Our facility is very different from the stables you may have experienced.  First, we teach your child the whole gamut of horsemanship: tack, grooming, safety, equine health, behavior, etc.  This produces knowledgeable, responsible riders and eventual owners.  Second, we do not board or train horses/ponies for sale and/or for others. This allows us to focus on our core mission, teaching your child how to ride!  We will not attempt to sell or lease a pony, or horse, for your child.  In our view, this is contraindicated for a number of reasons.  Should you purchase or lease a pony, your child will outgrow in short order; physically or in skills, any pony you buy and probably overpaid for due to asymmetrical information. What then? The pony languishes in a boarding facility or the back five because your child has outgrown that pony, or the pony has learned to outsmart your child.  As a result, your child may grow disinterested in riding.  Worse, you sell the pony (for possibly much less than you paid), trade up (for probably more money than the first pony), and in the process, teach your child a pony is merely a tool to get to the next level or ribbon.  Get off the typical horse trainer Merry-Go-Round and save.time, money and frustration!

Better to learn on the twenty or so horses and ponies we have and get on the road towards mastering riding first. When you leave here you will be able to ride the horses others have purchased but don’t have the time or ability to ride and train properly.

When you are on this journey you, and not anyone else, will find the perfect ‘dream horse’ which will become a joyous part of your life for many years to come. In summary, our mission is simple: To produce outstanding, responsible riders, empathetic to their mounts, who will achieve unbridled success in the equestrian pursuit(s) of their choosing.

We actualize our mission by focusing on rider development via step-wise
progression of riding skills. Our first objective is mastery of general English
equitation: riding confidently at all gaits–with saddle and bareback. Our second objective is basic dressage: teaching precision, disciplined movement and balance. Jumping is the third objective by instilling the importance of placement, erstwhile, maintaining rhythm, tempo and confidence in a two-point position. The final objective, negotiating cross-country obstacles at speed, over varied terrain, will demonstrate to all, the one thing we cannot teach–courage.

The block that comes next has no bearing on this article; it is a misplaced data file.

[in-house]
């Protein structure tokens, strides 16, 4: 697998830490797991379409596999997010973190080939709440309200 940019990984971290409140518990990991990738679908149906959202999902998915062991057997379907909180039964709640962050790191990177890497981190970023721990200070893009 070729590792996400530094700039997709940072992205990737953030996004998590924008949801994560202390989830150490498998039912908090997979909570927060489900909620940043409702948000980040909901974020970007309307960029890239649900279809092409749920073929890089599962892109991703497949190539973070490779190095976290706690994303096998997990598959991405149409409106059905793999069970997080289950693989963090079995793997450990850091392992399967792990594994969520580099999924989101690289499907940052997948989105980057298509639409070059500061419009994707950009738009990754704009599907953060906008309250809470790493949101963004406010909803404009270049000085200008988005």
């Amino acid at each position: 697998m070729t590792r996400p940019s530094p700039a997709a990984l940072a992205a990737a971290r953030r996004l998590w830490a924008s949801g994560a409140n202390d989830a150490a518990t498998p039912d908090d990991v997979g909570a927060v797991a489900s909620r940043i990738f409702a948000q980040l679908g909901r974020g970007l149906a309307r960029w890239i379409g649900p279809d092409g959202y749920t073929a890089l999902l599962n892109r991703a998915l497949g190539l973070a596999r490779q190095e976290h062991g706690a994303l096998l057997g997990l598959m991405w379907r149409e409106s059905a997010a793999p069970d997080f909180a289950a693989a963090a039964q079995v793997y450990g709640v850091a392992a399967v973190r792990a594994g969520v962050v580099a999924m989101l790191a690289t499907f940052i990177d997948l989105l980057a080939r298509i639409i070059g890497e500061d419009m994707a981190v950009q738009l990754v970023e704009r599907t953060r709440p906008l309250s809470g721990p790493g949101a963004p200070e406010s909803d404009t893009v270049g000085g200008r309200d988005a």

Learning to ride, and ride well, is not easy–it just appears easy to the casual
observer. Riding is a classical art in the tradition of music, art and dance. Like those disciplines it requires a focus on posture, concentration, patience, coordination and balance. In another analogy, very few people have become concert pianists as a result of self motivation–at least initially.

Said another way, nary a 4 year old sat down in front of the piano and said this is what they were searching for their whole life. They may have begun their journey with the desire to learn or an inherent talent for the piano–but the difference between the casual and the concert pianist is the support system in place for the artist.  In short, it consists of parents that recognize a passion in their child and their insistence to see things throughout the years required to gain proficiency. So it is for riding as well–passion waxes and wanes frequently over time–it is discipline, either self or imposed, to see things through that will carry the day.  Discipline, passion and persistence will trump ability alone every time.  Ability without discipline is a waste of the body; discipline without passion is a waste of the soul. So when your child comes to you after six months and says riding has become boring–don’t believe it–they would not have completed the first eight weeks without passion.  What they are experiencing is the tedium of practice–and it is practice that propels one eventually to a worthwhile destination. Support and prod them through the low points and they will rediscover the passion and thank you for it.  Capitulate to a child’s self-doubt without strong support, direction and confidence in the end goal, and well, you know the lesson that will be learned…

A famous trainer was once asked, “How does one get to the Olympics?”  The one word answer–Practice!  In our view, no truer words have ever been spoken.

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